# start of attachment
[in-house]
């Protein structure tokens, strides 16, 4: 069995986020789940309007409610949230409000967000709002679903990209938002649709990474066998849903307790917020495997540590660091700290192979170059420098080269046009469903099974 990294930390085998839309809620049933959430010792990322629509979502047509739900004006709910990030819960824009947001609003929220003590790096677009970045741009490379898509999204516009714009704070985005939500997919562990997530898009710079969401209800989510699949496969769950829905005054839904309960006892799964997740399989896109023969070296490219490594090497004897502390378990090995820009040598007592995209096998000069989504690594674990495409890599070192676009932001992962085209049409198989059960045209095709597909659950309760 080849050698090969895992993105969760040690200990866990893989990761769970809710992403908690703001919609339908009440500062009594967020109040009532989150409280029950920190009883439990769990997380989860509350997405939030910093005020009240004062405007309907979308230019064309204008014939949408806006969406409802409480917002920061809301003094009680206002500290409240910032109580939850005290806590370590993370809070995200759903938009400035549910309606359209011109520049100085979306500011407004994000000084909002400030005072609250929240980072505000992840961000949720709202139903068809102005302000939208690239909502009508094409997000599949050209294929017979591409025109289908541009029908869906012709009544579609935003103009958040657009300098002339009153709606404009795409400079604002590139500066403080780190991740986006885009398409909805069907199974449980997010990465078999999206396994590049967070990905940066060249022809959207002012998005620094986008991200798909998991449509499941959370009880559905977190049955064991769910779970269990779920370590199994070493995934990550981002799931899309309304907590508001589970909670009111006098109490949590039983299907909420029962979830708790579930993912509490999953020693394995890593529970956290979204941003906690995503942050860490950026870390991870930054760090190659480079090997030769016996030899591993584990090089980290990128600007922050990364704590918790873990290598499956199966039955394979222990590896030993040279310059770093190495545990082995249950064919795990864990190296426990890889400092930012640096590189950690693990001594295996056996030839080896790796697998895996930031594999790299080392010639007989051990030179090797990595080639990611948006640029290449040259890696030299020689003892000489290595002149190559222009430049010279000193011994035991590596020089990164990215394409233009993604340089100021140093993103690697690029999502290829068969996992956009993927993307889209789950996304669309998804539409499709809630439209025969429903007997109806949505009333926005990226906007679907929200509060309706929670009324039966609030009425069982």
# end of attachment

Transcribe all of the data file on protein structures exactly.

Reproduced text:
[in-house]
């Protein structure tokens, strides 16, 4: 069995986020789940309007409610949230409000967000709002679903990209938002649709990474066998849903307790917020495997540590660091700290192979170059420098080269046009469903099974 990294930390085998839309809620049933959430010792990322629509979502047509739900004006709910990030819960824009947001609003929220003590790096677009970045741009490379898509999204516009714009704070985005939500997919562990997530898009710079969401209800989510699949496969769950829905005054839904309960006892799964997740399989896109023969070296490219490594090497004897502390378990090995820009040598007592995209096998000069989504690594674990495409890599070192676009932001992962085209049409198989059960045209095709597909659950309760 080849050698090969895992993105969760040690200990866990893989990761769970809710992403908690703001919609339908009440500062009594967020109040009532989150409280029950920190009883439990769990997380989860509350997405939030910093005020009240004062405007309907979308230019064309204008014939949408806006969406409802409480917002920061809301003094009680206002500290409240910032109580939850005290806590370590993370809070995200759903938009400035549910309606359209011109520049100085979306500011407004994000000084909002400030005072609250929240980072505000992840961000949720709202139903068809102005302000939208690239909502009508094409997000599949050209294929017979591409025109289908541009029908869906012709009544579609935003103009958040657009300098002339009153709606404009795409400079604002590139500066403080780190991740986006885009398409909805069907199974449980997010990465078999999206396994590049967070990905940066060249022809959207002012998005620094986008991200798909998991449509499941959370009880559905977190049955064991769910779970269990779920370590199994070493995934990550981002799931899309309304907590508001589970909670009111006098109490949590039983299907909420029962979830708790579930993912509490999953020693394995890593529970956290979204941003906690995503942050860490950026870390991870930054760090190659480079090997030769016996030899591993584990090089980290990128600007922050990364704590918790873990290598499956199966039955394979222990590896030993040279310059770093190495545990082995249950064919795990864990190296426990890889400092930012640096590189950690693990001594295996056996030839080896790796697998895996930031594999790299080392010639007989051990030179090797990595080639990611948006640029290449040259890696030299020689003892000489290595002149190559222009430049010279000193011994035991590596020089990164990215394409233009993604340089100021140093993103690697690029999502290829068969996992956009993927993307889209789950996304669309998804539409499709809630439209025969429903007997109806949505009333926005990226906007679907929200509060309706929670009324039966609030009425069982």